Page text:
POSTED: 29 APRIL 2008 - 7:30am HST

Aloha outcome 'perverse and otherwise'

image above: Photo of ALoha Cargo plane in Honolulu by Andrew Shimabuku

by Brad Parsons on 29 April 2008

Paul Brewbaker about a month ago when GMAC started cutting credit to Aloha said, “The game is afoot, literally, and we should not be surprised by outcomes perverse and otherwise.”

Keep in mind, Aloha Air Cargo is profitable as opposed to some other new interisland businesses which are not. I think when the pilots union voted last week to approve a strike, if needed, to keep their seniority agreements in place, that that made the company bought directly from Aloha much less appealing. Under the new senerio all previous agreements with Aloha are washed away.

Aloha's cargo planes are still here. Before the company might have been worth something between $13 to $16 million. Now the planes are worth something slightly less than that, but now whoever buys them is free to use junior pilots that they can pay less.

I would look for a previous competitor to quickly buy these Aloha planes and hire the junior pilots who flew them and get the operations going again soon, but also work over time to make the sales pitch to shift some aspects of this time-sensitive interisland cargo to their slightly different existing operations. In order for that to work, they will have to change their commercial pricing, as the their price structure now is weighted too heavily toward large loads and makes smaller commercial load shipments too expensive.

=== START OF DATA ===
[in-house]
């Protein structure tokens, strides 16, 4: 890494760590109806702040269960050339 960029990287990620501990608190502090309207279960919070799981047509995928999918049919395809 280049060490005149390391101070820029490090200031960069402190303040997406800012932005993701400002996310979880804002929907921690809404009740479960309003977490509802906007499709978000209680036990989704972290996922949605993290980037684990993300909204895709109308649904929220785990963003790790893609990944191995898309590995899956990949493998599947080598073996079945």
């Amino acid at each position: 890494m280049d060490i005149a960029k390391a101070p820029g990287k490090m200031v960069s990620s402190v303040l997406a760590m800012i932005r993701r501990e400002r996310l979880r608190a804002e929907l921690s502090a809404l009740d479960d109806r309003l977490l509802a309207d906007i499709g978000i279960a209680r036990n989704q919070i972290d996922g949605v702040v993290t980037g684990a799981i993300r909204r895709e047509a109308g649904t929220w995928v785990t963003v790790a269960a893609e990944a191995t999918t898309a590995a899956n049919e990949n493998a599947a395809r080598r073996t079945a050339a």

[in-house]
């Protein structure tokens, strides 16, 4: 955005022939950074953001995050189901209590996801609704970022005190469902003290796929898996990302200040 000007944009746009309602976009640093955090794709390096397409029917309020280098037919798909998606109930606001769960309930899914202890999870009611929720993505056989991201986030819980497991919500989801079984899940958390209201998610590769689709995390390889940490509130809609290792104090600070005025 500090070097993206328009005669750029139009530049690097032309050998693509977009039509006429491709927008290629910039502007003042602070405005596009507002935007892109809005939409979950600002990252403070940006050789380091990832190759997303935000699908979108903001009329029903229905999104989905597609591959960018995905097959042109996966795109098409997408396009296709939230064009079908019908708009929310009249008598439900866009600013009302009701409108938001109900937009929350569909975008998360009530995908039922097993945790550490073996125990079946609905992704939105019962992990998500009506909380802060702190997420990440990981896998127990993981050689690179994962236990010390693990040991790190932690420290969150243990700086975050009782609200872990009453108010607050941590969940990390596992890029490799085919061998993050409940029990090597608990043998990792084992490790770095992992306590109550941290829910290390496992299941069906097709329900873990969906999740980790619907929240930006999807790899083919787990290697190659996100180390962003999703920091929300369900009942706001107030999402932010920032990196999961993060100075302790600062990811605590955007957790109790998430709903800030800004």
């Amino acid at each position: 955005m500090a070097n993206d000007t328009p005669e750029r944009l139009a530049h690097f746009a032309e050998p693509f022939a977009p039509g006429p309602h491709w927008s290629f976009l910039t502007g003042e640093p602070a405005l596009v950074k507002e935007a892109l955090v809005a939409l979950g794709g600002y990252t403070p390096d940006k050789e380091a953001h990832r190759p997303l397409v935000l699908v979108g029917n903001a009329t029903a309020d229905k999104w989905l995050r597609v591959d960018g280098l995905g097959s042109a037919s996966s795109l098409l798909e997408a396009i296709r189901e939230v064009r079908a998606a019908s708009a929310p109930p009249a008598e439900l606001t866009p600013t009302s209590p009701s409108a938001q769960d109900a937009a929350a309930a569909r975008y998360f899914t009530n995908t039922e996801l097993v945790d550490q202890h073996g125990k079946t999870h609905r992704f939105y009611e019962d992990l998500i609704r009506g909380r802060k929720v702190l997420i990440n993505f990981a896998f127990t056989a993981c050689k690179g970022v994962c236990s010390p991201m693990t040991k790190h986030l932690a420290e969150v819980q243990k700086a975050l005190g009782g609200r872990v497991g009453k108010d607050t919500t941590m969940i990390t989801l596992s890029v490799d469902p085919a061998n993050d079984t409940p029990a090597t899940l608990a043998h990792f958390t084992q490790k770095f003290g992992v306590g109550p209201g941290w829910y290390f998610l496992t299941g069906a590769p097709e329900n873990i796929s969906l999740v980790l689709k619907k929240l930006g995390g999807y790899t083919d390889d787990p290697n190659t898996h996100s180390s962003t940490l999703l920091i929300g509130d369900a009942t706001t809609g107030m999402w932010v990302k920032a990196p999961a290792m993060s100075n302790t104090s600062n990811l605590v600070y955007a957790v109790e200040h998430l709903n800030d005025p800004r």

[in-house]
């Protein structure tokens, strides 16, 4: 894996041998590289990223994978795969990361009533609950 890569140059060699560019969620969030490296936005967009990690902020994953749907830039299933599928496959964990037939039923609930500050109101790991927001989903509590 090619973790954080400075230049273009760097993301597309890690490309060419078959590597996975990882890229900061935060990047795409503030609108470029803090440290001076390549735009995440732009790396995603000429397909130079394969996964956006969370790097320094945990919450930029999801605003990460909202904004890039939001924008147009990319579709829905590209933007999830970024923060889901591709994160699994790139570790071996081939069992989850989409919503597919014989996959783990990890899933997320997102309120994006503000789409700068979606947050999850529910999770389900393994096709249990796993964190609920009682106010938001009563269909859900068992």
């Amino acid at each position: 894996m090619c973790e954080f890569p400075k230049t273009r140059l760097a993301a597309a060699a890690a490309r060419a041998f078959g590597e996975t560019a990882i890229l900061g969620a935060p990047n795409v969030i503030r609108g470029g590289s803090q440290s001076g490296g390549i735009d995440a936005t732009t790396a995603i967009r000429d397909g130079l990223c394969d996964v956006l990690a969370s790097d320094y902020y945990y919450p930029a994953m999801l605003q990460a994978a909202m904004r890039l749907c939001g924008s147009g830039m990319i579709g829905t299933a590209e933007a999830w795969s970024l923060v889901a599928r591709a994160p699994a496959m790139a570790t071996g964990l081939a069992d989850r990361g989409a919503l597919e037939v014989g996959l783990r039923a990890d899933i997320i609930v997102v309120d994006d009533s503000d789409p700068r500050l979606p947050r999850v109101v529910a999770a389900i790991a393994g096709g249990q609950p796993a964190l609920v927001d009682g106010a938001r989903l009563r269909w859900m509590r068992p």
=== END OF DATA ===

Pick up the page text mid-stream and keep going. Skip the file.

At $13 million this is a steal compared to the money lost over the past year by at least one new interisland start-up company here. And, that buyer would gain quite a bit of coerced leverage with the state and prospective customers to force the growth of their existing unprofitable business. '...Outcomes perverse and otherwise,' indeed.

Hawaii loses 85% of air cargo capability
by Rick Daysog on 29 April 29 2008 in The Honolulu Advertiser

'This is a critical link in the state economy,' local economist says'...

'...Attorneys for the pilots union and Aloha's unsecured creditors said in bankruptcy court that Aloha will get less than $13 million by shutting down the cargo operations and selling its equipment.

'For GMAC to walk away from legitimate offers makes absolutely no sense at all, added pilot John Riddel. 'It's a travesty. This should have never happened. Hundreds of dedicated employees are being victimized today."

Paul Brewbaker, chief economist at the Bank of Hawaii, said it may be some time before competing carriers and cargo operators fill the void left by Aloha.

"This is huge," said Brewbaker. "I don't doubt that somebody will come in and fill the void but in the short-term, anyone who wants to go to market is hung up..."

see also:
Island Breath: The End of Air Travel 4/19/08
Island Breath: Aloha to Aloha Airlines 4/14/08